I stare into my refrigerator at a Publix egg carton stamped with a "best by" date that came and went one day earlier.
So. Do I risk it?
Do I make curried deviled eggs for my book club using eggs no longer deemed "best?" Do I risk the stomachs of a dozen people using food now rendered suspicious?
As usual, when the expiration date on my food has come and gone, the ruling is: Chuck it.
This domestic policy has created a small partisan divide in my household. Seems there are we cautious chuckers for whom "sell-by," "best-by" and especially "use-by" dates mean deadline, period, and those who, after a sniff of a carton of cream with a positive result, consider the date mere suggestion.
Turns out the latter types may be right.
A new report from the National Resources Defense Council and the Harvard Food Law and Policy Clinic found those dates don't usually indicate the safety of our food, but are instead about its peak of freshness.
Confusion about these dates — apparently, it's not just me — has 90 percent of us tossing out perfectly edible food, the report says. It may contribute to the 40 percent of food in this country that doesn't get eaten.
Besides the bigger issue there that needs fixing, it made me wonder about a world divided between absolutist chuckers and the more trustful among us.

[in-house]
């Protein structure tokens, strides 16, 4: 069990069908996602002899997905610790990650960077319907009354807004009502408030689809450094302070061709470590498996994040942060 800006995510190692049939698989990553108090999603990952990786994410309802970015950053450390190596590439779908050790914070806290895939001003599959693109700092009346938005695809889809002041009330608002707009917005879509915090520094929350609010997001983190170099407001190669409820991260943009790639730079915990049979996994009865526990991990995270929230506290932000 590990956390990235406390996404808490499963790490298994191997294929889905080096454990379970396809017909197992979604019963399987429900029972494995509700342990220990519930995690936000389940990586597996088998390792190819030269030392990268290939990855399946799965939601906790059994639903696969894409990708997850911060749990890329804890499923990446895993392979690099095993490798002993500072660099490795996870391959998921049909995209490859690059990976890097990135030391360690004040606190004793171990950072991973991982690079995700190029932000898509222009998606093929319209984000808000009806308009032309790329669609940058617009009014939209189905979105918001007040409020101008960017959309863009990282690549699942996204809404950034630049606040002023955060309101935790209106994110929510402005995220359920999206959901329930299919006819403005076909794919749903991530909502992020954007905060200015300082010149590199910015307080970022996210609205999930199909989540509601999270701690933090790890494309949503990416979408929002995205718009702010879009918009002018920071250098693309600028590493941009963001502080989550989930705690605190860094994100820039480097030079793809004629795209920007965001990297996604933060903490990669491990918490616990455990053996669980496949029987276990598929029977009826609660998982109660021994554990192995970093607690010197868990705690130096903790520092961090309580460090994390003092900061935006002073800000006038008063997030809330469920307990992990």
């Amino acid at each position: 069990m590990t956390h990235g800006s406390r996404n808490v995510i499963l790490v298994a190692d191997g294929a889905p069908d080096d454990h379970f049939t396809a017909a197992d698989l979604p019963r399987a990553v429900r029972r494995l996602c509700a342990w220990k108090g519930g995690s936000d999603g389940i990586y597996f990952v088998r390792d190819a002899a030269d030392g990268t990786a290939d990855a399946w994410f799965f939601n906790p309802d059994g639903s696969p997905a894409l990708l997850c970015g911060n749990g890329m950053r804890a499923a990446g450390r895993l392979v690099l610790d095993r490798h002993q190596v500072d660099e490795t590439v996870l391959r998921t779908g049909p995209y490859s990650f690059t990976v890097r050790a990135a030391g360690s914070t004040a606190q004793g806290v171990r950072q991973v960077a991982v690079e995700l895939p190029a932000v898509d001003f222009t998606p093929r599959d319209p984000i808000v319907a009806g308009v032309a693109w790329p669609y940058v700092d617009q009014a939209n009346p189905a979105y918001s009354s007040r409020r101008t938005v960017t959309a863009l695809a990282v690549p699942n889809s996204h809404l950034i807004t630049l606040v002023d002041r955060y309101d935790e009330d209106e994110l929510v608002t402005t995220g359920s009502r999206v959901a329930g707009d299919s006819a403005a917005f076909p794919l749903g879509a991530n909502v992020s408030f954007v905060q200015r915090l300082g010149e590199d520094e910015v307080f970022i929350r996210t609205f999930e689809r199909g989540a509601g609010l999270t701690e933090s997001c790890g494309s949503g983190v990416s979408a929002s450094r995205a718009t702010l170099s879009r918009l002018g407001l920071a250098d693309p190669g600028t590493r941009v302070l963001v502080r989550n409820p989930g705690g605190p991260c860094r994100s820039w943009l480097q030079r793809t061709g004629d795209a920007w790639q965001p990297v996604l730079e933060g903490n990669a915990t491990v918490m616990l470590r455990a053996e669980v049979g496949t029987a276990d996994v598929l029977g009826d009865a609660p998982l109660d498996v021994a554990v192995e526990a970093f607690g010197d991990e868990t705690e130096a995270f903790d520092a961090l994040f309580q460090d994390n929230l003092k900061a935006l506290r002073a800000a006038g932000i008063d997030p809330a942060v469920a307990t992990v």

Is it about gender? Ideology, even?
Tampa Mayor Bob Buckhorn reports that his wife, Dr. Cathy Lynch, is "far more inclined to throw something away," while he is willing to carve a little fuzzy green stuff off the end of an otherwise respectable hunk of cheese.
"It may just be a guy thing," he says.
Because the mayor is a Democrat, I ask Republican Hillsborough Commissioner Mark Sharpe, who says, "I closely examine those dates — I'm more the fanatic on that one." His wife, "more a farm girl from Nebraska," is more likely to trust her sense of smell.
"I throw it away on the due date," says former Tampa Mayor Pam Iorio.
So much for theories. Maybe it's in our upbringing — those who grew up in cooler places where you left the butter on the kitchen counter all day, and those from the South where having the milk out for one minute longer than it took to splash it on your Cheerios elicited the stern rebuke, "You want that to go rancid?"
I also grew up with the Florida "outside freezer," which was not actually outside but in a utility room and big enough to hold a human body. Almost everyone on our block had one, filled with frozen burgers, hot dogs and steakettes bought in some complex neighborhood bulk-sale arrangement. Sometimes my mother would reach into its frosted depths and unearth some unidentified, undated crystallized hunk of — what? ham? lamb? who knew? — and serve it anyway.
Maybe it's just the cautiousness of anyone who has suffered a bout of food-related illness.
But information is power, and "best by" could turn out to mean use your judgment. Federal standards for uniformity in expiration labels — and someone in Congress is already talking about this — could bolster domestic consensus in my kitchen.
It could also keep us from tossing out some perfectly good food, though I'm holding the line on anything fuzzy and green.